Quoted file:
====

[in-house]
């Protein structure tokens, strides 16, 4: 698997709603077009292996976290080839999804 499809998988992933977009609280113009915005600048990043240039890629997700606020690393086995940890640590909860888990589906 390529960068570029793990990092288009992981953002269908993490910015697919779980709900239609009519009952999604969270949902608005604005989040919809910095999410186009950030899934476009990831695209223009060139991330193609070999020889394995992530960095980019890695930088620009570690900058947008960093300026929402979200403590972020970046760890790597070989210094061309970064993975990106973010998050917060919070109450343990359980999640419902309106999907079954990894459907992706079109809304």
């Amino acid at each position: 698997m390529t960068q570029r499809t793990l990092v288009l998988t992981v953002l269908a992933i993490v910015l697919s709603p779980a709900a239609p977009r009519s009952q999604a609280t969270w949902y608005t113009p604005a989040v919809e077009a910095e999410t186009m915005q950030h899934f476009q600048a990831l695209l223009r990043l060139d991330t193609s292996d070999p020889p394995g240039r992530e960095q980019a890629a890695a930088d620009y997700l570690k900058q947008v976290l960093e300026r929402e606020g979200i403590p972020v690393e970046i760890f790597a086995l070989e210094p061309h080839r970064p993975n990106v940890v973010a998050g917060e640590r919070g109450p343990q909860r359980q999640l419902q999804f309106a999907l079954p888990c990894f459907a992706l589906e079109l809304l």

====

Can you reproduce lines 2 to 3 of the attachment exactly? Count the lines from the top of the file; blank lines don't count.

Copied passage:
């Protein structure tokens, strides 16, 4: 698997709603077009292996976290080839999804 499809998988992933977009609280113009915005600048990043240039890629997700606020690393086995940890640590909860888990589906 390529960068570029793990990092288009992981953002269908993490910015697919779980709900239609009519009952999604969270949902608005604005989040919809910095999410186009950030899934476009990831695209223009060139991330193609070999020889394995992530960095980019890695930088620009570690900058947008960093300026929402979200403590972020970046760890790597070989210094061309970064993975990106973010998050917060919070109450343990359980999640419902309106999907079954990894459907992706079109809304």
């Amino acid at each position: 698997m390529t960068q570029r499809t793990l990092v288009l998988t992981v953002l269908a992933i993490v910015l697919s709603p779980a709900a239609p977009r009519s009952q999604a609280t969270w949902y608005t113009p604005a989040v919809e077009a910095e999410t186009m915005q950030h899934f476009q600048a990831l695209l223009r990043l060139d991330t193609s292996d070999p020889p394995g240039r992530e960095q980019a890629a890695a930088d620009y997700l570690k900058q947008v976290l960093e300026r929402e606020g979200i403590p972020v690393e970046i760890f790597a086995l070989e210094p061309h080839r970064p993975n990106v940890v973010a998050g917060e640590r919070g109450p343990q909860r359980q999640l419902q999804f309106a999907l079954p888990c990894f459907a992706l589906e079109l809304l």